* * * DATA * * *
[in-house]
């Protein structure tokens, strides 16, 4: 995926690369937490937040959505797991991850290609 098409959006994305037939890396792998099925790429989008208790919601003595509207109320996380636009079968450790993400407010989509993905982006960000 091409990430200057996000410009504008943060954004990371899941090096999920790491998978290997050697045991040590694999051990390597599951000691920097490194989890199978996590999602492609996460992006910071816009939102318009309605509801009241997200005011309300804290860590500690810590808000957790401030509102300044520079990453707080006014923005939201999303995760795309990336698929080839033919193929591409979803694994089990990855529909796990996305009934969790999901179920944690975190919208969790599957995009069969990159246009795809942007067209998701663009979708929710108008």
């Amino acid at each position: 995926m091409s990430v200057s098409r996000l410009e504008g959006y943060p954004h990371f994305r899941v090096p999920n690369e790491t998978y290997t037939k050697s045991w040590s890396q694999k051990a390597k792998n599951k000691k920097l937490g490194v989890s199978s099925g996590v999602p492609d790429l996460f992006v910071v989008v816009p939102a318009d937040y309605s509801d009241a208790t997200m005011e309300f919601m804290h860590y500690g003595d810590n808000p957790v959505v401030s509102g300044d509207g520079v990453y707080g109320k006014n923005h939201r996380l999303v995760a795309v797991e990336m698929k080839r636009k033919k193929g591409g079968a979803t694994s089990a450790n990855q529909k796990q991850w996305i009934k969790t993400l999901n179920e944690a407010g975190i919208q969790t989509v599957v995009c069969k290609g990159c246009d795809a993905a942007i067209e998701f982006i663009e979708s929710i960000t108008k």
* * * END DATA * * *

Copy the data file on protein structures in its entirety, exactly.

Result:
[in-house]
């Protein structure tokens, strides 16, 4: 995926690369937490937040959505797991991850290609 098409959006994305037939890396792998099925790429989008208790919601003595509207109320996380636009079968450790993400407010989509993905982006960000 091409990430200057996000410009504008943060954004990371899941090096999920790491998978290997050697045991040590694999051990390597599951000691920097490194989890199978996590999602492609996460992006910071816009939102318009309605509801009241997200005011309300804290860590500690810590808000957790401030509102300044520079990453707080006014923005939201999303995760795309990336698929080839033919193929591409979803694994089990990855529909796990996305009934969790999901179920944690975190919208969790599957995009069969990159246009795809942007067209998701663009979708929710108008």
């Amino acid at each position: 995926m091409s990430v200057s098409r996000l410009e504008g959006y943060p954004h990371f994305r899941v090096p999920n690369e790491t998978y290997t037939k050697s045991w040590s890396q694999k051990a390597k792998n599951k000691k920097l937490g490194v989890s199978s099925g996590v999602p492609d790429l996460f992006v910071v989008v816009p939102a318009d937040y309605s509801d009241a208790t997200m005011e309300f919601m804290h860590y500690g003595d810590n808000p957790v959505v401030s509102g300044d509207g520079v990453y707080g109320k006014n923005h939201r996380l999303v995760a795309v797991e990336m698929k080839r636009k033919k193929g591409g079968a979803t694994s089990a450790n990855q529909k796990q991850w996305i009934k969790t993400l999901n179920e944690a407010g975190i919208q969790t989509v599957v995009c069969k290609g990159c246009d795809a993905a942007i067209e998701f982006i663009e979708s929710i960000t108008k």